Furthermore, Lewis believes he knows where Pons and Fleischmann went wrong. Their report of excess heat, Lewis claims, can be attributed to the Utah experimenter's failure to stir their solution and to their miscalculation of the cell voltage. Lewis asserted that the Utah claim of a four-watt output for a one-watt input was based not on any direct measurement but on a (mistaken) calculation. The helium measured by Pons and Fleischmann, Lewis said, probably came from the ambient air in the cell.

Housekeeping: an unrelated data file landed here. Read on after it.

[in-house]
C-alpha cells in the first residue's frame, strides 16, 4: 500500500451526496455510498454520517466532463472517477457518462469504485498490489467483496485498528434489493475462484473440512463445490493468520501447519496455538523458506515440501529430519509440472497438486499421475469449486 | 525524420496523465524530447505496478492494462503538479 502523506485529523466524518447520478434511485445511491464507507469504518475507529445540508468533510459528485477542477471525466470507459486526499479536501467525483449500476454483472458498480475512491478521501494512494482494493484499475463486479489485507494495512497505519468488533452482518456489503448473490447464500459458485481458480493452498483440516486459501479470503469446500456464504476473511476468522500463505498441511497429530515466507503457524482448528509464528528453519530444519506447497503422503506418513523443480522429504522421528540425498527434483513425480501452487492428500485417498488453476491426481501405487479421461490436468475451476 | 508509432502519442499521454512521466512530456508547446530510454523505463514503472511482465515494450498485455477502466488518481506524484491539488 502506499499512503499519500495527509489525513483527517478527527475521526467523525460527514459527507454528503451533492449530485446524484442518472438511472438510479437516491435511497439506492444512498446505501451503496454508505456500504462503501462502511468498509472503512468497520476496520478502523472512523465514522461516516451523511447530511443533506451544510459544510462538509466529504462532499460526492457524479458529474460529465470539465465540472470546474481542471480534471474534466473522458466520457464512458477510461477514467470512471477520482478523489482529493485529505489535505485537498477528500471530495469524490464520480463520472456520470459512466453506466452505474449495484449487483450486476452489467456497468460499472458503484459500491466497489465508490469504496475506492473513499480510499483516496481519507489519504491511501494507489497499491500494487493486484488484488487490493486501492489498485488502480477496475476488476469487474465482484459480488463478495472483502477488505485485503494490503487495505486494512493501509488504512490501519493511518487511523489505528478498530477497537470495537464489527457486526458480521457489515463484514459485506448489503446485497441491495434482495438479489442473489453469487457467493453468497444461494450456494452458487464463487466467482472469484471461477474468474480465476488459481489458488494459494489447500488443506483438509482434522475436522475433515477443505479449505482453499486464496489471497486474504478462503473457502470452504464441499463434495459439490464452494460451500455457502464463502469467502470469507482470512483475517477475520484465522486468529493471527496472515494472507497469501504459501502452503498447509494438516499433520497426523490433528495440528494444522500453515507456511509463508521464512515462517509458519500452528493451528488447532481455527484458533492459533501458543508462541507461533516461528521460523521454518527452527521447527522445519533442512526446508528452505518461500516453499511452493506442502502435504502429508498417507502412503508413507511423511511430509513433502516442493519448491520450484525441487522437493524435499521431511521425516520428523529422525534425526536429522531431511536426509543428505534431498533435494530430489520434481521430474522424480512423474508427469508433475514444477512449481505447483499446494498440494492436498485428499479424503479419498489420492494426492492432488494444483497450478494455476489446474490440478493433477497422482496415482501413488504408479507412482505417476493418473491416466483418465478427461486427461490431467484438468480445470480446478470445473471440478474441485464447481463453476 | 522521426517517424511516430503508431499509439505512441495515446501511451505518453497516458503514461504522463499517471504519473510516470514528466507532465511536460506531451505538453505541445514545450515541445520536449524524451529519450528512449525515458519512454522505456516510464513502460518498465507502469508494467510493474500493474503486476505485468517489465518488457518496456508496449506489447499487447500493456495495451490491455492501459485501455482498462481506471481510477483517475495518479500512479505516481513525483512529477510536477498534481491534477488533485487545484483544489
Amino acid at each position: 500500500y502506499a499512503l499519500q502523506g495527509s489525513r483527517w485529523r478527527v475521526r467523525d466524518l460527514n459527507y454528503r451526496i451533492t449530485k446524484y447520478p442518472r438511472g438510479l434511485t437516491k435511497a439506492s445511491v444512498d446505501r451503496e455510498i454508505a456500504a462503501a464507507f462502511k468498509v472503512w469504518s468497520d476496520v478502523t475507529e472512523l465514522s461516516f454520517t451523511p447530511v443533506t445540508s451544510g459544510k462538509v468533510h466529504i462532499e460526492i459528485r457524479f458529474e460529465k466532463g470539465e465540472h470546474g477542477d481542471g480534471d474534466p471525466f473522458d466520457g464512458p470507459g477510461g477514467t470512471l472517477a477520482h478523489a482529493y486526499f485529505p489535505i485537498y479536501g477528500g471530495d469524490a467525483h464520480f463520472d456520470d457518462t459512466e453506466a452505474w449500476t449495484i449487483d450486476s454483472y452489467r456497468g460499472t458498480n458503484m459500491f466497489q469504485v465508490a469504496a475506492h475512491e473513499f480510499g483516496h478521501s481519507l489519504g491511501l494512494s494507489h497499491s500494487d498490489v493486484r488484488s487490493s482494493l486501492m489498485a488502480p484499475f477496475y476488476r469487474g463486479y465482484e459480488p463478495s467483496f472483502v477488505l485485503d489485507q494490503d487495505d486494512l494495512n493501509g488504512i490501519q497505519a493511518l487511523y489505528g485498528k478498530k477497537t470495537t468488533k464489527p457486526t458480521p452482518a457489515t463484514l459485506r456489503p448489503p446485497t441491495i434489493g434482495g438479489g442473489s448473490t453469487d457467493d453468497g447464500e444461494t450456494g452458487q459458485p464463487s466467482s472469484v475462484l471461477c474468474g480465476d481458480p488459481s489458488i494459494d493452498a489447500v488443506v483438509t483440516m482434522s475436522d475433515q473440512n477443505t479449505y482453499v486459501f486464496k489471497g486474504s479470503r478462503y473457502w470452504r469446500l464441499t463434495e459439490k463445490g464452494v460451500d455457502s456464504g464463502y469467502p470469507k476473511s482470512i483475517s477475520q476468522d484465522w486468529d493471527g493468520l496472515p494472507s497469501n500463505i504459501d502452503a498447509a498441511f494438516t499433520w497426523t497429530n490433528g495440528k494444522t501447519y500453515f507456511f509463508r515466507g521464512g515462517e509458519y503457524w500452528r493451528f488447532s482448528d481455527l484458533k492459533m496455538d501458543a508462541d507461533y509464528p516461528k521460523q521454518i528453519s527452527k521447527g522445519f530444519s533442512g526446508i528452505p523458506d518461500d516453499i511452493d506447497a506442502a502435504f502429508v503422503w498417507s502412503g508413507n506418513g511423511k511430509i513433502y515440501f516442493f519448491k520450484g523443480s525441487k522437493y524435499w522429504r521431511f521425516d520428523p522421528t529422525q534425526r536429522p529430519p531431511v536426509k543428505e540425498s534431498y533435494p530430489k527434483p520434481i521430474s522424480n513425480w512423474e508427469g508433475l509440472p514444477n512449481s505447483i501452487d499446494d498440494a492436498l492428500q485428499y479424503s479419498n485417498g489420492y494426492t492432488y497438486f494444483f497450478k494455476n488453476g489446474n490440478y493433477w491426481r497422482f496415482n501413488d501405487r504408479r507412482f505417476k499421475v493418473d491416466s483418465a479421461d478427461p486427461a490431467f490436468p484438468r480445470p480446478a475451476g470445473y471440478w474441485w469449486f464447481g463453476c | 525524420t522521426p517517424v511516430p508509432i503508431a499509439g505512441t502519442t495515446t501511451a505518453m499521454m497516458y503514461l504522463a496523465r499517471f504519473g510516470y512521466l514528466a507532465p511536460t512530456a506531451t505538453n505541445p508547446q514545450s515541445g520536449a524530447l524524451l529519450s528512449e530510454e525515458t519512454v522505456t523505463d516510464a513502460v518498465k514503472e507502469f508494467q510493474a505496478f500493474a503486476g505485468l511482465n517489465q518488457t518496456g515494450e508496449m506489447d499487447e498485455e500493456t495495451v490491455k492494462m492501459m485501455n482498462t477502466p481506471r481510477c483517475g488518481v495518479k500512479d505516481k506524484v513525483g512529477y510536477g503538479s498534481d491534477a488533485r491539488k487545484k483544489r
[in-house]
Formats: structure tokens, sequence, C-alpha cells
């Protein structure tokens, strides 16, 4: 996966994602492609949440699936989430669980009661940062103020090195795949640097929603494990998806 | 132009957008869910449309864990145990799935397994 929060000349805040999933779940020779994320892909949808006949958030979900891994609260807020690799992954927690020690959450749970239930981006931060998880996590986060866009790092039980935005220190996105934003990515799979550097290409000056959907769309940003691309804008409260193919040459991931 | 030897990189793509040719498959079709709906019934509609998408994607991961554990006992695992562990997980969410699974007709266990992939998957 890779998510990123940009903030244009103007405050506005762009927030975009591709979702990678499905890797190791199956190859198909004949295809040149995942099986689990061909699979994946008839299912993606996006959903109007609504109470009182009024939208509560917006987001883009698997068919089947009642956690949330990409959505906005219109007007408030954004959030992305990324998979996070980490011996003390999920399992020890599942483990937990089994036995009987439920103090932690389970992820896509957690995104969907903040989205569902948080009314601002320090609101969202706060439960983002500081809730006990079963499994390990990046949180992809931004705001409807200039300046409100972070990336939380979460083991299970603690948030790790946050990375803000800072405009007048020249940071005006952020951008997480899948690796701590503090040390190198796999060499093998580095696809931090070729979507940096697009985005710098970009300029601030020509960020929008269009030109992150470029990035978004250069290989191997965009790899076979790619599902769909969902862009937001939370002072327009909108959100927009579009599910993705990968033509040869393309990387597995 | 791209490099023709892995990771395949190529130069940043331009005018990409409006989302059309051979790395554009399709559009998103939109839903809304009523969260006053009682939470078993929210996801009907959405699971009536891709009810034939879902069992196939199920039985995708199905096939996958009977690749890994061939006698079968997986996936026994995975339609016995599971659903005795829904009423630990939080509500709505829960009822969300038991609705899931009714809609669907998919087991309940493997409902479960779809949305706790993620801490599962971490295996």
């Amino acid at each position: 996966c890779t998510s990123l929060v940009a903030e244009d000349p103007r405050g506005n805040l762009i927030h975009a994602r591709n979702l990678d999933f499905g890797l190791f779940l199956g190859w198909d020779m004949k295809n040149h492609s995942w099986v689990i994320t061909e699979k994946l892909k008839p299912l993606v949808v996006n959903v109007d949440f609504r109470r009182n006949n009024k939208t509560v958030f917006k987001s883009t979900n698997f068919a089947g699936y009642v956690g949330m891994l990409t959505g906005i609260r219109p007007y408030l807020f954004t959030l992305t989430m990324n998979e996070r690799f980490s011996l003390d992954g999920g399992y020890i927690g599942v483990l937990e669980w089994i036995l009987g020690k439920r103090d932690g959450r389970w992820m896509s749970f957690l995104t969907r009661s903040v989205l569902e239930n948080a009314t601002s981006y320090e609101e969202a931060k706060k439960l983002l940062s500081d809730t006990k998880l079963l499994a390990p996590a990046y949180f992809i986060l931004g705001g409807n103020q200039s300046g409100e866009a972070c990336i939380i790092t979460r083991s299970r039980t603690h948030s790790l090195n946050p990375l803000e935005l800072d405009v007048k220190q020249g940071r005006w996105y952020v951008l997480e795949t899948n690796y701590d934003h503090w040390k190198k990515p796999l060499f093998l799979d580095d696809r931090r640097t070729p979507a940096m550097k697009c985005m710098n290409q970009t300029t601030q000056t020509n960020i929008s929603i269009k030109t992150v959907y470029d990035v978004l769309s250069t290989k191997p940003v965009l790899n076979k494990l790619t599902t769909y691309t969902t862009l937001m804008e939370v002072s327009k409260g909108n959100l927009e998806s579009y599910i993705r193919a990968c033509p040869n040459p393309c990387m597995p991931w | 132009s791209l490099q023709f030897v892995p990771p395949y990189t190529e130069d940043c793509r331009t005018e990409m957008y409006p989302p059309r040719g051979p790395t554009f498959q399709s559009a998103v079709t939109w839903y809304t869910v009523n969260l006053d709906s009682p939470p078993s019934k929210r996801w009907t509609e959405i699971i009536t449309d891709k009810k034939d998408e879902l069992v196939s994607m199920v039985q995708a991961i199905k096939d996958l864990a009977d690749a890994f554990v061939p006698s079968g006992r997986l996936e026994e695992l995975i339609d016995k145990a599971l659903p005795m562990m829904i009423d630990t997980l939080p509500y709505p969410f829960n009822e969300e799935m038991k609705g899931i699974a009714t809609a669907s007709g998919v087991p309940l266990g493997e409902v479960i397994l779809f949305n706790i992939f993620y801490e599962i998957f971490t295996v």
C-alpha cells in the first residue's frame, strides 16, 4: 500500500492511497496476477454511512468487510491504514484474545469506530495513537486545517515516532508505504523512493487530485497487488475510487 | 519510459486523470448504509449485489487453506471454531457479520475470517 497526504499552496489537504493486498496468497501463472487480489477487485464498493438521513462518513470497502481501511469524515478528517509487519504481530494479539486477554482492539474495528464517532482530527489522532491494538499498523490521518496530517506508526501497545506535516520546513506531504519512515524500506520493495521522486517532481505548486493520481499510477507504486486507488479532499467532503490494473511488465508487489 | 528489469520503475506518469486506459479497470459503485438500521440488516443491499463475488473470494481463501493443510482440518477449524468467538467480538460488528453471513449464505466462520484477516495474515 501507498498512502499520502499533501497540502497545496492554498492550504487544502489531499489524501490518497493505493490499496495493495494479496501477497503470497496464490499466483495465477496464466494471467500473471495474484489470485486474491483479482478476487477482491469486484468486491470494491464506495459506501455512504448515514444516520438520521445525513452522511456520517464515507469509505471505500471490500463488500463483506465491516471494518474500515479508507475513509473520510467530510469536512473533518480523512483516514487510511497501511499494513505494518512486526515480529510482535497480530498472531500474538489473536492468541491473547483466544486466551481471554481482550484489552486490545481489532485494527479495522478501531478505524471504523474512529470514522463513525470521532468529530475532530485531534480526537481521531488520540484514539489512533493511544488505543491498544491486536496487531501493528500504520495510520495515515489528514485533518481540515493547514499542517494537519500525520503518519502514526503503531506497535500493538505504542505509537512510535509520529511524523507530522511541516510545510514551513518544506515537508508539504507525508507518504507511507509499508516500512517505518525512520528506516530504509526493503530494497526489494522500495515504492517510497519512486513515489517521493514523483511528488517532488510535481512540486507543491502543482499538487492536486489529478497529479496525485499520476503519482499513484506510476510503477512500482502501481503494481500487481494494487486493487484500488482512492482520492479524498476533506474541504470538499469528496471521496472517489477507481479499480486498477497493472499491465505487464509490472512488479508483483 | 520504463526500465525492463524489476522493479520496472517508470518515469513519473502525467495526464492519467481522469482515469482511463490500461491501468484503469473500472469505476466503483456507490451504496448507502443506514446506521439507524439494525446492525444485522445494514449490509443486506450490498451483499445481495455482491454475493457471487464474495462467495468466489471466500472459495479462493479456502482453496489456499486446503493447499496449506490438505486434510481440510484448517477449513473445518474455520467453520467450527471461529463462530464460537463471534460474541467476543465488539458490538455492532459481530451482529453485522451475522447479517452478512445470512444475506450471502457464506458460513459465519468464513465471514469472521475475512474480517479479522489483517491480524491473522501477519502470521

Another Caltech scientist, Steven E. Koonin, a nuclear physicist, claimed that the gamma rays (presumably from neutrons produced in fusion reactions) reported by Utah were possibly coming from the decay of naturally occurring radon in the earth. Koonin's paper concentrated on new calculations of the intrinsic reaction rate of fusion rates between various hydrogen isotopes. He reported two surprising conclusions: (1) the inherent rate of deuterium-deuterium fusion reactions is some hundred million times greater than previous estimates, and (2) the rate for protondeuterium fusion is actually greater than that for deuteriumdeuterium. Nevertheless, these rates are still so astronomically small that cold fusion, even within the confines of a palladium lattice, was quite unlikely. Koonin knew of "no way of accounting for the University of Utah results."